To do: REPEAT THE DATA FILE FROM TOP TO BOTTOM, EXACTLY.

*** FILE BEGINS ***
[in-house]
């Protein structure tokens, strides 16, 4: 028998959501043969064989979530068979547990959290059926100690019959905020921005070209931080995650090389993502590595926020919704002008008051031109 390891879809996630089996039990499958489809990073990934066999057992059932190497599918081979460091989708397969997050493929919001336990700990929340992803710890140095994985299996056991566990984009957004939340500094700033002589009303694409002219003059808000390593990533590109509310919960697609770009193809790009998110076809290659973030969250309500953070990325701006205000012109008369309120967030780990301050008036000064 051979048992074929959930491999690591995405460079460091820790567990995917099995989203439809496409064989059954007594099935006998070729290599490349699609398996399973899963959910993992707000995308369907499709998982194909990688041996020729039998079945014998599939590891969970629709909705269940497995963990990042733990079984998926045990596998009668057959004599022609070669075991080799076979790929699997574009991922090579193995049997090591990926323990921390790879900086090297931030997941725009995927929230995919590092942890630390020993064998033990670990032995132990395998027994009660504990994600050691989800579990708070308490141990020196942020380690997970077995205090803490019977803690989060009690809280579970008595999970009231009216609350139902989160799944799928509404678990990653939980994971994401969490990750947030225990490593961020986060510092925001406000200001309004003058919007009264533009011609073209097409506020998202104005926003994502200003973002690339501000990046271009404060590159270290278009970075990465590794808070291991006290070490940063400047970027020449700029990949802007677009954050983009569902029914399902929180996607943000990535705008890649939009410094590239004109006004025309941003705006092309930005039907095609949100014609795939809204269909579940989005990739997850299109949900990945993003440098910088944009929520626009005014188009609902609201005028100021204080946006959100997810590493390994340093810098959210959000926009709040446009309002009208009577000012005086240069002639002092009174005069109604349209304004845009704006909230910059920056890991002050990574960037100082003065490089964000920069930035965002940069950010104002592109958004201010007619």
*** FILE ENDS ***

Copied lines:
[in-house]
């Protein structure tokens, strides 16, 4: 028998959501043969064989979530068979547990959290059926100690019959905020921005070209931080995650090389993502590595926020919704002008008051031109 390891879809996630089996039990499958489809990073990934066999057992059932190497599918081979460091989708397969997050493929919001336990700990929340992803710890140095994985299996056991566990984009957004939340500094700033002589009303694409002219003059808000390593990533590109509310919960697609770009193809790009998110076809290659973030969250309500953070990325701006205000012109008369309120967030780990301050008036000064 051979048992074929959930491999690591995405460079460091820790567990995917099995989203439809496409064989059954007594099935006998070729290599490349699609398996399973899963959910993992707000995308369907499709998982194909990688041996020729039998079945014998599939590891969970629709909705269940497995963990990042733990079984998926045990596998009668057959004599022609070669075991080799076979790929699997574009991922090579193995049997090591990926323990921390790879900086090297931030997941725009995927929230995919590092942890630390020993064998033990670990032995132990395998027994009660504990994600050691989800579990708070308490141990020196942020380690997970077995205090803490019977803690989060009690809280579970008595999970009231009216609350139902989160799944799928509404678990990653939980994971994401969490990750947030225990490593961020986060510092925001406000200001309004003058919007009264533009011609073209097409506020998202104005926003994502200003973002690339501000990046271009404060590159270290278009970075990465590794808070291991006290070490940063400047970027020449700029990949802007677009954050983009569902029914399902929180996607943000990535705008890649939009410094590239004109006004025309941003705006092309930005039907095609949100014609795939809204269909579940989005990739997850299109949900990945993003440098910088944009929520626009005014188009609902609201005028100021204080946006959100997810590493390994340093810098959210959000926009709040446009309002009208009577000012005086240069002639002092009174005069109604349209304004845009704006909230910059920056890991002050990574960037100082003065490089964000920069930035965002940069950010104002592109958004201010007619």